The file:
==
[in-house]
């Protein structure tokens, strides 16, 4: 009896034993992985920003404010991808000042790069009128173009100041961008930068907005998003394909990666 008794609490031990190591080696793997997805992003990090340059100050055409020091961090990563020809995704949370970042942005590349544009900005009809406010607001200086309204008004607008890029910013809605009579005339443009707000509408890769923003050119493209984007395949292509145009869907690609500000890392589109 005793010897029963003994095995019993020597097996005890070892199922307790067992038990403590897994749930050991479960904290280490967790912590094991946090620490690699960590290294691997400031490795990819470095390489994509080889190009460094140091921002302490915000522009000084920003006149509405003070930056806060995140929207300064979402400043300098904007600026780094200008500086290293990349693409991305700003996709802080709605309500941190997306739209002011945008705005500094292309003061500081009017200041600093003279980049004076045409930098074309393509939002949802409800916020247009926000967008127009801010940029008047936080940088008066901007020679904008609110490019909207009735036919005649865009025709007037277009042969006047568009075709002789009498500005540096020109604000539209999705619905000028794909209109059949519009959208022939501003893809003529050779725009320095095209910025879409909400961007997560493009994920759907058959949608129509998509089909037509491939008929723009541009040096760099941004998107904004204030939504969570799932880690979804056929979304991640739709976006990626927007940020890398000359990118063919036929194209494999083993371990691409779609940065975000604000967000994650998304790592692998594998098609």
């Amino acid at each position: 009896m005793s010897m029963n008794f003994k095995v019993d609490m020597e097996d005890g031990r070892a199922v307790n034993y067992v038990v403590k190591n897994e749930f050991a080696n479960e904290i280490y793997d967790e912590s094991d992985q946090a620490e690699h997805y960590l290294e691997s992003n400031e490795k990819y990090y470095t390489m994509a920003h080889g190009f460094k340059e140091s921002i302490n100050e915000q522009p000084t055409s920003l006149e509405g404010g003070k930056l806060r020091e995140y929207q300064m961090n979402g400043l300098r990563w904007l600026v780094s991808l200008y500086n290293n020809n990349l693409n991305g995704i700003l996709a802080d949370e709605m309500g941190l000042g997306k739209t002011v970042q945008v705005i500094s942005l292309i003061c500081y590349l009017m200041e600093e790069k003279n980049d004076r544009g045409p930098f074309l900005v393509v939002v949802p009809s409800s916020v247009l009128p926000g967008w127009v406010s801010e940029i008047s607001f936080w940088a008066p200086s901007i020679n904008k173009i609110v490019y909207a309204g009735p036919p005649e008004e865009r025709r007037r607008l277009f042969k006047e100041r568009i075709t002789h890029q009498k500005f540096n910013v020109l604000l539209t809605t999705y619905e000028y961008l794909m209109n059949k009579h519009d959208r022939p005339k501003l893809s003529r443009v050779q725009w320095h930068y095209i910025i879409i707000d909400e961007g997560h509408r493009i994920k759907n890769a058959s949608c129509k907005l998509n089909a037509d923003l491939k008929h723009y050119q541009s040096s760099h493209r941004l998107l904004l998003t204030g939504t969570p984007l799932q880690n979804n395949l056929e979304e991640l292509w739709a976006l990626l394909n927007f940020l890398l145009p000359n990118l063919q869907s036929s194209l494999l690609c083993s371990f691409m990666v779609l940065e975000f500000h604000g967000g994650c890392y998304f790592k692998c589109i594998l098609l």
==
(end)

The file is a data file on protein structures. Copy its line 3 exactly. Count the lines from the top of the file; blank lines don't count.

């Amino acid at each position: 009896m005793s010897m029963n008794f003994k095995v019993d609490m020597e097996d005890g031990r070892a199922v307790n034993y067992v038990v403590k190591n897994e749930f050991a080696n479960e904290i280490y793997d967790e912590s094991d992985q946090a620490e690699h997805y960590l290294e691997s992003n400031e490795k990819y990090y470095t390489m994509a920003h080889g190009f460094k340059e140091s921002i302490n100050e915000q522009p000084t055409s920003l006149e509405g404010g003070k930056l806060r020091e995140y929207q300064m961090n979402g400043l300098r990563w904007l600026v780094s991808l200008y500086n290293n020809n990349l693409n991305g995704i700003l996709a802080d949370e709605m309500g941190l000042g997306k739209t002011v970042q945008v705005i500094s942005l292309i003061c500081y590349l009017m200041e600093e790069k003279n980049d004076r544009g045409p930098f074309l900005v393509v939002v949802p009809s409800s916020v247009l009128p926000g967008w127009v406010s801010e940029i008047s607001f936080w940088a008066p200086s901007i020679n904008k173009i609110v490019y909207a309204g009735p036919p005649e008004e865009r025709r007037r607008l277009f042969k006047e100041r568009i075709t002789h890029q009498k500005f540096n910013v020109l604000l539209t809605t999705y619905e000028y961008l794909m209109n059949k009579h519009d959208r022939p005339k501003l893809s003529r443009v050779q725009w320095h930068y095209i910025i879409i707000d909400e961007g997560h509408r493009i994920k759907n890769a058959s949608c129509k907005l998509n089909a037509d923003l491939k008929h723009y050119q541009s040096s760099h493209r941004l998107l904004l998003t204030g939504t969570p984007l799932q880690n979804n395949l056929e979304e991640l292509w739709a976006l990626l394909n927007f940020l890398l145009p000359n990118l063919q869907s036929s194209l494999l690609c083993s371990f691409m990666v779609l940065e975000f500000h604000g967000g994650c890392y998304f790592k692998c589109i594998l098609l």